Lord Boyd-Carpenter: My Lords, does not the decision of the court cast a doubt on the situation? If elderly relatives are accommodated by a householder, may that not expose the householder to a double dose of the council tax? Given that it is a court decision, is it not also a fact that clear guidance by the Government may not suffice to remove the problem?
Lord Henley: My Lords, as I said, we wish to see a transcript of the decision before we make any further comments. However, we believe that the reports were somewhat alarmist. Perhaps I may correct one further point which my noble friend made. Obviously the flat would not attract a double whammy of council tax to the home owner. In the case of the second property, if it were deemed to be a second property, it would be the occupant of the second propertythe grannywho would be liable for benefit. As I made clear, if he or she were on a low income, there would be the possibility of council tax benefit up to 100 per cent.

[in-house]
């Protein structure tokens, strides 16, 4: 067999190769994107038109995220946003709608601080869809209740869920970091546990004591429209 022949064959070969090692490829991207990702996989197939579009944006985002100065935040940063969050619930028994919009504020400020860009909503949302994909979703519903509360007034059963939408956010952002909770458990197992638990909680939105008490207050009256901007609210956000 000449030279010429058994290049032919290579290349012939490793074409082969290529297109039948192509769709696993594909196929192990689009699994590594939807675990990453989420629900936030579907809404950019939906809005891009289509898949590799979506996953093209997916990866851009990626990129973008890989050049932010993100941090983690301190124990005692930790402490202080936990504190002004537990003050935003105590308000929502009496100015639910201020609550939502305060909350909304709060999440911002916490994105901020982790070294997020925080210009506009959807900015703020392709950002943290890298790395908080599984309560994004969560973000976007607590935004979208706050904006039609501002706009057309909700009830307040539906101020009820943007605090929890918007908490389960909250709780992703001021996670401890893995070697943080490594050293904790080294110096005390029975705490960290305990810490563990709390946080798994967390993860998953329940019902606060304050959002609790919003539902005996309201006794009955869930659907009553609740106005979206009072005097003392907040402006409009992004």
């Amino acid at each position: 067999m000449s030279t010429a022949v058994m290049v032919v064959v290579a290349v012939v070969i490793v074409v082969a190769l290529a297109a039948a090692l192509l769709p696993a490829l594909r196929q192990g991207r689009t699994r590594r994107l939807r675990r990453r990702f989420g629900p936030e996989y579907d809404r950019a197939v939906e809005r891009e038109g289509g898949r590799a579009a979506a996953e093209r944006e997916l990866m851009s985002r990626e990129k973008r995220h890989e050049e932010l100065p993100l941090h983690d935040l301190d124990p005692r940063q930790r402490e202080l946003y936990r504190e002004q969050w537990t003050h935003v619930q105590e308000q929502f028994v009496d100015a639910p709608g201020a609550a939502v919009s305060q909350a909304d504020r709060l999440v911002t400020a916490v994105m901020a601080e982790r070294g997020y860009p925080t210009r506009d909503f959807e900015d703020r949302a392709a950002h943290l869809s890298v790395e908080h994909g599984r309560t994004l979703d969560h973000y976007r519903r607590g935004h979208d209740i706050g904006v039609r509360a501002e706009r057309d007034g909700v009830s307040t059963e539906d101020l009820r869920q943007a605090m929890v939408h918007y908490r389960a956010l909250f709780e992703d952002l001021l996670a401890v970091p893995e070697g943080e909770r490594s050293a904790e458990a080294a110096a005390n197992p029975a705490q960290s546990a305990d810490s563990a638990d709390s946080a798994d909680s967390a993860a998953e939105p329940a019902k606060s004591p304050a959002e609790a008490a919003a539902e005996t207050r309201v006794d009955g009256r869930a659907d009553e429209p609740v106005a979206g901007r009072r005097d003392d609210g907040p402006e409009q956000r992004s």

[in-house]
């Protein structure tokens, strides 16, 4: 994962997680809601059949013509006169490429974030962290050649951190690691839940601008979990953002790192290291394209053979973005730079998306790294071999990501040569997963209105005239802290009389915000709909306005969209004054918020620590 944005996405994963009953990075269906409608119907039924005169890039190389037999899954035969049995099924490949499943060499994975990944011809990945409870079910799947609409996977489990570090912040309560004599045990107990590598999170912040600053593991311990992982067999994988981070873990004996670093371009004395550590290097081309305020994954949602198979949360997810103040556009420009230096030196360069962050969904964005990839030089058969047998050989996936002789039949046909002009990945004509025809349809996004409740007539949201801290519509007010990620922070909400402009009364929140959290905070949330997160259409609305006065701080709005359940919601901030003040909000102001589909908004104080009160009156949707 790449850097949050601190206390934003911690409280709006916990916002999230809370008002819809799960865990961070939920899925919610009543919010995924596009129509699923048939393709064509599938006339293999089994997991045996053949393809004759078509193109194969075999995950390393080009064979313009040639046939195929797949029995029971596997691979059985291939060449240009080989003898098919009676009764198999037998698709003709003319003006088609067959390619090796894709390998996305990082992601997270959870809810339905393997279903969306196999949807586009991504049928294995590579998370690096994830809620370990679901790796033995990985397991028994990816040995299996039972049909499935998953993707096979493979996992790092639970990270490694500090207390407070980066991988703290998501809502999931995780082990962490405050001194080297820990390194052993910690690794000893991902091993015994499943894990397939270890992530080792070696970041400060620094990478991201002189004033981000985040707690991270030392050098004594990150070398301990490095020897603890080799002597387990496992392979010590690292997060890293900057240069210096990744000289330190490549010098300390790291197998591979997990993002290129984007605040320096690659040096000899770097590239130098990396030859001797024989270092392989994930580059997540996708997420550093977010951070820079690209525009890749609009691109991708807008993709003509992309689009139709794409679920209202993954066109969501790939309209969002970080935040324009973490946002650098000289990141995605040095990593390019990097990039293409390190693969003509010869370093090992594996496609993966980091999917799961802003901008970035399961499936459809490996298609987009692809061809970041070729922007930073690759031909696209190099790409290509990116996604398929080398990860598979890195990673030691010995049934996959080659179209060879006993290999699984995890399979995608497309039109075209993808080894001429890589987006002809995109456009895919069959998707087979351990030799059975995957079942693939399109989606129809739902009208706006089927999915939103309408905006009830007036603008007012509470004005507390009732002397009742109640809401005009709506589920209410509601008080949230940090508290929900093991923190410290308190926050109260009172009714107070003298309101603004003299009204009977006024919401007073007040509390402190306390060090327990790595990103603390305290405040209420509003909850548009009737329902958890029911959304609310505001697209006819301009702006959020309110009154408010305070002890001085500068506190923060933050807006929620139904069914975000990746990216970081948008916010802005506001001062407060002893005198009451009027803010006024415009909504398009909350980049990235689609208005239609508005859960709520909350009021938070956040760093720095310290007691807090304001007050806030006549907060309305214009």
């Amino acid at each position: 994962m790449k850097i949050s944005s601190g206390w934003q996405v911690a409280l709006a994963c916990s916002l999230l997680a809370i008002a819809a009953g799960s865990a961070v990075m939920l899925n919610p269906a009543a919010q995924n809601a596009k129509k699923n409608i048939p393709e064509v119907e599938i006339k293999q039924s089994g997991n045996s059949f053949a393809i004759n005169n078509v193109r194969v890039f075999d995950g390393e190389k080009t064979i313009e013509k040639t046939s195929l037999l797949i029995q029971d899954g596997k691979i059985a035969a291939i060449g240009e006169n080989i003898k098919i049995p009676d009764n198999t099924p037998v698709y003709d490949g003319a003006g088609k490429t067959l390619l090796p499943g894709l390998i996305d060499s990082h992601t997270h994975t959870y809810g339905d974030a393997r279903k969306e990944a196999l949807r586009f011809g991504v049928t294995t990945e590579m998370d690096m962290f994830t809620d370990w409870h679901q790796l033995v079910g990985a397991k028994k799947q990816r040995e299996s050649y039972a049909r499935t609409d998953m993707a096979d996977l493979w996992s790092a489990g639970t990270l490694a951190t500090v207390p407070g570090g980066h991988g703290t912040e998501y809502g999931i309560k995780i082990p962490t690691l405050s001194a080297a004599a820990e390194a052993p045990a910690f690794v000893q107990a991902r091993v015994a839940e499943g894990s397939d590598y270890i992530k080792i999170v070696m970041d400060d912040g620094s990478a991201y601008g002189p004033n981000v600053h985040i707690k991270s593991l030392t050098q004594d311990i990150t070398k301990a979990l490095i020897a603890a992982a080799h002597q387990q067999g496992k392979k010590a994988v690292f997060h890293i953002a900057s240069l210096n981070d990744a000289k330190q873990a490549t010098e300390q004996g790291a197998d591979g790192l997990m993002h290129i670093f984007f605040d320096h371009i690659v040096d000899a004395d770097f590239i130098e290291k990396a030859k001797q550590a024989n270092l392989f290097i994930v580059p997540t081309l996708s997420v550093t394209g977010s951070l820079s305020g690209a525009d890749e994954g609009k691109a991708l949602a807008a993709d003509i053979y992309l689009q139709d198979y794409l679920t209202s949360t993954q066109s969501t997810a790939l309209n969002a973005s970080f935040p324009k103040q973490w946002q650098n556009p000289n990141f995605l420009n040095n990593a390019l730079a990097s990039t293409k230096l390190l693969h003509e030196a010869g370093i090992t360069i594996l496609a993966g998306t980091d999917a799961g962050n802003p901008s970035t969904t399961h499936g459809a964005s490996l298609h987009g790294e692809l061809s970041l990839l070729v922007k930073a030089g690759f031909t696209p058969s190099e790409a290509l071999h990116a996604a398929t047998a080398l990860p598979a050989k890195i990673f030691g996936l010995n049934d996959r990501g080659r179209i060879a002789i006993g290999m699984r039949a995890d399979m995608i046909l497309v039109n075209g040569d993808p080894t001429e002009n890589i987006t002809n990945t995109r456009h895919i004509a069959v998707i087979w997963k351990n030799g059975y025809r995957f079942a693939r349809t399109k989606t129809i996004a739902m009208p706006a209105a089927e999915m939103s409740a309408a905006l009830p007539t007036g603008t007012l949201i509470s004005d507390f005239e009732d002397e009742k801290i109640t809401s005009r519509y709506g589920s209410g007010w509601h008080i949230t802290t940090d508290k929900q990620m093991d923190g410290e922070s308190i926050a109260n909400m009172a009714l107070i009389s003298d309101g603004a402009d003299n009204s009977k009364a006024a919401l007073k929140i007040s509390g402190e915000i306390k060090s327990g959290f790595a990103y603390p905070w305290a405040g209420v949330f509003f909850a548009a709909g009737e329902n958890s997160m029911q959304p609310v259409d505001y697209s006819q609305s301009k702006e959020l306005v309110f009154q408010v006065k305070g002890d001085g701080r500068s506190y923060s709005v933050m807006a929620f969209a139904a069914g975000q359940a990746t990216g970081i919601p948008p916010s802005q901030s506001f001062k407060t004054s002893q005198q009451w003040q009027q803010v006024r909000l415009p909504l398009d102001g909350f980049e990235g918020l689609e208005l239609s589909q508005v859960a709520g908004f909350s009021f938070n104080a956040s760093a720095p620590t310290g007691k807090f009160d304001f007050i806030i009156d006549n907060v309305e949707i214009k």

Lord Eatwell: My Lords, can the Minister tell us what is the relationship between the statement which he made just now that there is no need to amend the guidance and the statement made by Mr. David Curry on 19th June that he was demanding an urgent report into the High Court ruling? Does the proposition which the Minister has just put forward derive from the report which Mr. Curry demanded? Alternatively, are we still awaiting that report? Furthermore, is not the difficulty which is being created even greater than that noticed by the noble Baroness? If a granny flat is deemed a separate property, would it now attract capital gains tax when the property is sold since it would no longer be an integral part of the principal private residence of the householder?